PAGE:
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The Theatreguide.London Review

The Mother
Tricycle Theatre  January-March 2016

The Mother is a presentation of a crumbling mind created by having the audience experience some of the same confused sense of reality as the character. 

If that sounds familiar, the title and the playwright's name – Florian Zeller – may serve as a reminder. This play is a companion piece to Zeller's The Father, seen at the Tricycle last year and more recently in the West End. 

The Father was about senile dementia, and The Mother depicts a kind of mental breakdown. In both plays the writing and staging bring the audience into the character's perceptions by showing us things onstage that we later realize never happened, and by deliberately leaving loose ends and unresolved mysteries. 

Anne is a woman in her late forties who defined her entire adult life as a mother, so that now with the children grown and gone, she has no role and no identity. 

She panics if her son doesn't return her phone messages immediately, and when he does visit she treats him like a child and smothers him in almost incestuous loving. 

Her sense of abandonment extends to her husband, as she imagines that every business trip is a dirty weekend with a mistress. (It might be – that's one of the questions Zeller leaves unanswered.) 

It goes without saying that Anne hates her son's girlfriend for stealing him from her, and the casting of a single actress in what seem to be several roles shows how Anne's wavering mind confuses the girlfriend with her own estranged daughter, her husband's supposed mistress and even herself.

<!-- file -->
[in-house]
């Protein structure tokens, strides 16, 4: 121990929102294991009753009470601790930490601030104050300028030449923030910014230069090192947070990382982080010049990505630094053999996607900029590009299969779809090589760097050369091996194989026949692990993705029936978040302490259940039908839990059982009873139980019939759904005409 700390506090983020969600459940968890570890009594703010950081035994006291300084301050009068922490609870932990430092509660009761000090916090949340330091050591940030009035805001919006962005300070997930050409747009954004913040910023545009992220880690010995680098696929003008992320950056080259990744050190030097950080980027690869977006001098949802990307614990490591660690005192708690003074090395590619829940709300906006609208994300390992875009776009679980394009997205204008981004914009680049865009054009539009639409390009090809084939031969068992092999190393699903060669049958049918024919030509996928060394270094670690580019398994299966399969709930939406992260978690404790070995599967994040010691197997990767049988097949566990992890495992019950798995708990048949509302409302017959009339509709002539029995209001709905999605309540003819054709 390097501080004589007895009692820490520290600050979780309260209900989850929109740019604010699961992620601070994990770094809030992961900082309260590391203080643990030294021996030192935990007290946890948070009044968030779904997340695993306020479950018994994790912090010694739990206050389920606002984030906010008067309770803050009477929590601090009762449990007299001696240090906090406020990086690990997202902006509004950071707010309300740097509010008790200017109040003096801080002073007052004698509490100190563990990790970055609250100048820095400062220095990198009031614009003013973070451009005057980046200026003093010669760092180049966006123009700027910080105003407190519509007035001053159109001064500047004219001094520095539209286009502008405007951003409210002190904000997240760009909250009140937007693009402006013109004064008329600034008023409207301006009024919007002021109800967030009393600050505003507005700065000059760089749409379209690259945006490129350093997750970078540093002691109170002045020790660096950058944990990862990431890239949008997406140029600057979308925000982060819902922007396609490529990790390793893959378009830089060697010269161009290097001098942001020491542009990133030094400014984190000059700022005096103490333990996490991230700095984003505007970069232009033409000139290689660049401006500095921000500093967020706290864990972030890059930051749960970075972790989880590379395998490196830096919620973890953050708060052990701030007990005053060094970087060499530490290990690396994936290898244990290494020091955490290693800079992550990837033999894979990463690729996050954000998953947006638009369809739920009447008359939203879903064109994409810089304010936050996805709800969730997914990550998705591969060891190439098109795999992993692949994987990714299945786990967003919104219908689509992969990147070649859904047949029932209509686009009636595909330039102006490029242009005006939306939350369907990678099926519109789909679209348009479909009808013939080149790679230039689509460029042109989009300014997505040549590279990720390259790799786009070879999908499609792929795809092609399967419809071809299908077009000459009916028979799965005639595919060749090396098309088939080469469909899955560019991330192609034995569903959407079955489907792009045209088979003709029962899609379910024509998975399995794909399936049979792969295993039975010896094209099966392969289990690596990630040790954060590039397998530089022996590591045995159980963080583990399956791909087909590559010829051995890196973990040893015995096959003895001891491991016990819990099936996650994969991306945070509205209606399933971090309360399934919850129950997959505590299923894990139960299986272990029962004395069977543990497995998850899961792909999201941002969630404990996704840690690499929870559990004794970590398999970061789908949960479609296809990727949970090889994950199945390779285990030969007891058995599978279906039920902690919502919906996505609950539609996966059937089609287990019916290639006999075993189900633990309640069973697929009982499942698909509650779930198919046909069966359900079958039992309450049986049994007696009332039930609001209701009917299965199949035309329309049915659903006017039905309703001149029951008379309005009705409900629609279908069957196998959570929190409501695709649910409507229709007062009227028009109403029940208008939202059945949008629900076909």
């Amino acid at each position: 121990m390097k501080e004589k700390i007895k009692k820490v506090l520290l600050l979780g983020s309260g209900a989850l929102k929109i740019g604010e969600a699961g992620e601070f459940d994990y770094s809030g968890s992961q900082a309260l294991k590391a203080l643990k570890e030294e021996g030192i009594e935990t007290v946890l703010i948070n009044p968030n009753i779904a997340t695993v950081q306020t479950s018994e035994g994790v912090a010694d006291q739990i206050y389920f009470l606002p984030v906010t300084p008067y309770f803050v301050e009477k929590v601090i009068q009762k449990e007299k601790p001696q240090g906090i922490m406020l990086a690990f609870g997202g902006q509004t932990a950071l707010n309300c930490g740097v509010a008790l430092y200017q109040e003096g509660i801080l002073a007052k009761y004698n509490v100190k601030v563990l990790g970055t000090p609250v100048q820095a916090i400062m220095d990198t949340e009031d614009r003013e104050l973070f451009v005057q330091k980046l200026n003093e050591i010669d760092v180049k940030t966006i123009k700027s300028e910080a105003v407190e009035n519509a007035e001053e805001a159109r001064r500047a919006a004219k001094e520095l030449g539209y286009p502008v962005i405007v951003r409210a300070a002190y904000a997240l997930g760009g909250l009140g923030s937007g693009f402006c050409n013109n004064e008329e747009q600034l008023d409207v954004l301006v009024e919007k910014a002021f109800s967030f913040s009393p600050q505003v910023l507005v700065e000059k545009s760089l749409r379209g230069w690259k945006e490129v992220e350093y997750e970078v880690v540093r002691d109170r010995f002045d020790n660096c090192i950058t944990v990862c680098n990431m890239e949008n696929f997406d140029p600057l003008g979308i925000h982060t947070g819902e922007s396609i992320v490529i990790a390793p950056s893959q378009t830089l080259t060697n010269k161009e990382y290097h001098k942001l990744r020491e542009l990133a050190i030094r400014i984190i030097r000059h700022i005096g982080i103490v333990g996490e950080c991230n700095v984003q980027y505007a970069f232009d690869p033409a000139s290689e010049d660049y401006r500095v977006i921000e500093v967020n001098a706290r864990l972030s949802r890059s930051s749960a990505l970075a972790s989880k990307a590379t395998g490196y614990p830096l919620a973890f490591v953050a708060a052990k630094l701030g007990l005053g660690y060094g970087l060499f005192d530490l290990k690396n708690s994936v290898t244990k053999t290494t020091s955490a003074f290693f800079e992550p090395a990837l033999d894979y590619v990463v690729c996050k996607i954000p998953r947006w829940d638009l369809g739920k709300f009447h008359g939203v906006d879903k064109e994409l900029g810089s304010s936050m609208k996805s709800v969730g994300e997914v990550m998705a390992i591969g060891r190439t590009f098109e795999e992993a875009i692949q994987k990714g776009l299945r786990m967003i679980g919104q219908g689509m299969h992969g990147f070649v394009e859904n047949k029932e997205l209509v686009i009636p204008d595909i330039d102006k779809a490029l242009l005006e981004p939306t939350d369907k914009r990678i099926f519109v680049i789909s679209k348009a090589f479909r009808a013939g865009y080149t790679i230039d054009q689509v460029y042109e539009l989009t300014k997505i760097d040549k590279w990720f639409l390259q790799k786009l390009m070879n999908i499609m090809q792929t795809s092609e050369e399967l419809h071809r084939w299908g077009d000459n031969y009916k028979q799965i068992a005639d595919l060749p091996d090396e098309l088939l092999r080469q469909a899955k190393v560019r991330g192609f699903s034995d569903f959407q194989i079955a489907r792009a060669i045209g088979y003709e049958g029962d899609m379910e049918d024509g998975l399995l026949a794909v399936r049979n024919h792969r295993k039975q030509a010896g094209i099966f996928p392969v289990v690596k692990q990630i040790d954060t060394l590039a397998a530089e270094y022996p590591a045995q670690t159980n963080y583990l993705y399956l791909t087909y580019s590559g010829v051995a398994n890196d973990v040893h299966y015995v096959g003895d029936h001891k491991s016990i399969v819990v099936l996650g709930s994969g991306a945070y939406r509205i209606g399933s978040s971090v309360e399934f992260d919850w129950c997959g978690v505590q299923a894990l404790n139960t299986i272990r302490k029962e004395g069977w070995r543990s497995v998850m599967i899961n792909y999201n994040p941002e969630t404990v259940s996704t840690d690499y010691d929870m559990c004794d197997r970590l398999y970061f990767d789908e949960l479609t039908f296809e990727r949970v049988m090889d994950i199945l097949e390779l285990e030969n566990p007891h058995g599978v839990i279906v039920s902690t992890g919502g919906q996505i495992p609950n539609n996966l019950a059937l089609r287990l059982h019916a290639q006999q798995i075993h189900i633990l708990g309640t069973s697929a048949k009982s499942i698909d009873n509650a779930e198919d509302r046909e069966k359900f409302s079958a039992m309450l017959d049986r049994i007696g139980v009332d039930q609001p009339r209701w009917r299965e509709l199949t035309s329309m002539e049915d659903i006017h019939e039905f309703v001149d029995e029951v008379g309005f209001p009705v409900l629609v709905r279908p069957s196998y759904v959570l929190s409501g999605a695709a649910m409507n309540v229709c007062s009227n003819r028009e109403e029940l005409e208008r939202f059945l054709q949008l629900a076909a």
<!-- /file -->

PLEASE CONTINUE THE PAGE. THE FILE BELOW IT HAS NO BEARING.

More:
Meanwhile the playwright repeatedly runs a scene again two or three times, with small variations, inviting us to try to separate the reality from the distortions of Anne's perceptions. 

You can, if you are so inclined, treat The Mother as a series of puzzles and leave the theatre debating whether the husband really is unfaithful or who that other woman was in specific scenes. But that would be to miss the point. 

The Mother is about the emotional distress of a woman who has lost her sense of self, and it is Anne's emotional experience, not any questions about what is objectively real, that is the centre of the play. 

As such, a lot rests on the actress, and Gina McKee gives a performance of moving intensity and touching delicacy, never losing our sympathy even when Anne is at her most outrageous or irrational. 

There is strong and sensitive direction by Laurence Boswell, and solid support from Richard Clothier (husband), William Postlethwaite (son) and Frances McNamee (girl), each having to play both sympathy and exasperation toward Anne while also in effect playing multiple roles as the actual characters and as Anne's perceptions of them.

Gerald Berkowitz


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Review - The Mother - Tricycle  Theatre 2016

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